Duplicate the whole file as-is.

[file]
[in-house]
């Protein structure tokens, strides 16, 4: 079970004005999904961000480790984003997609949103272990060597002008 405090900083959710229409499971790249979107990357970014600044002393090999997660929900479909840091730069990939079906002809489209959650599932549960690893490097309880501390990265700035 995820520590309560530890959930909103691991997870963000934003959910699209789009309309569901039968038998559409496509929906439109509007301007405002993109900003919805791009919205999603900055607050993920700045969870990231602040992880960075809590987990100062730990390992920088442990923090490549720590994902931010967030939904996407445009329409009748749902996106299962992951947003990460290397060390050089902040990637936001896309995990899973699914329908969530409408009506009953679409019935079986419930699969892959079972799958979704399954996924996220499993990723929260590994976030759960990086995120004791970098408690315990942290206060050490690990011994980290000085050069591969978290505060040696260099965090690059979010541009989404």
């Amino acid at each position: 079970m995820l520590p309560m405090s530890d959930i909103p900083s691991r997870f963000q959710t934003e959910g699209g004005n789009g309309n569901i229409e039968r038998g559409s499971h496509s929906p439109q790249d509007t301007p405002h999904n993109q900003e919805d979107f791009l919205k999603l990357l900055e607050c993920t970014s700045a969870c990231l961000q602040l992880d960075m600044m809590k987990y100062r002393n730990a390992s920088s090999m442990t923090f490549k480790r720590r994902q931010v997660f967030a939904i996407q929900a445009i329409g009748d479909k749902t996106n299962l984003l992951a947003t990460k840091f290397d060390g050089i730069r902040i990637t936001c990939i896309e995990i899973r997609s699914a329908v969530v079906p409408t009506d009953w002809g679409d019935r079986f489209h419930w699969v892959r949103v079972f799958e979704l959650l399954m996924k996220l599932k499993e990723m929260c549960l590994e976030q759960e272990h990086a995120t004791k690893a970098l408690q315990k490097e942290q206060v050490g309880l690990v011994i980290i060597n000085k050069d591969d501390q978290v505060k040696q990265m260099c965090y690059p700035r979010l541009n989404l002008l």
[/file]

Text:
[in-house]
């Protein structure tokens, strides 16, 4: 079970004005999904961000480790984003997609949103272990060597002008 405090900083959710229409499971790249979107990357970014600044002393090999997660929900479909840091730069990939079906002809489209959650599932549960690893490097309880501390990265700035 995820520590309560530890959930909103691991997870963000934003959910699209789009309309569901039968038998559409496509929906439109509007301007405002993109900003919805791009919205999603900055607050993920700045969870990231602040992880960075809590987990100062730990390992920088442990923090490549720590994902931010967030939904996407445009329409009748749902996106299962992951947003990460290397060390050089902040990637936001896309995990899973699914329908969530409408009506009953679409019935079986419930699969892959079972799958979704399954996924996220499993990723929260590994976030759960990086995120004791970098408690315990942290206060050490690990011994980290000085050069591969978290505060040696260099965090690059979010541009989404």
């Amino acid at each position: 079970m995820l520590p309560m405090s530890d959930i909103p900083s691991r997870f963000q959710t934003e959910g699209g004005n789009g309309n569901i229409e039968r038998g559409s499971h496509s929906p439109q790249d509007t301007p405002h999904n993109q900003e919805d979107f791009l919205k999603l990357l900055e607050c993920t970014s700045a969870c990231l961000q602040l992880d960075m600044m809590k987990y100062r002393n730990a390992s920088s090999m442990t923090f490549k480790r720590r994902q931010v997660f967030a939904i996407q929900a445009i329409g009748d479909k749902t996106n299962l984003l992951a947003t990460k840091f290397d060390g050089i730069r902040i990637t936001c990939i896309e995990i899973r997609s699914a329908v969530v079906p409408t009506d009953w002809g679409d019935r079986f489209h419930w699969v892959r949103v079972f799958e979704l959650l399954m996924k996220l599932k499993e990723m929260c549960l590994e976030q759960e272990h990086a995120t004791k690893a970098l408690q315990k490097e942290q206060v050490g309880l690990v011994i980290i060597n000085k050069d591969d501390q978290v505060k040696q990265m260099c965090y690059p700035r979010l541009n989404l002008l």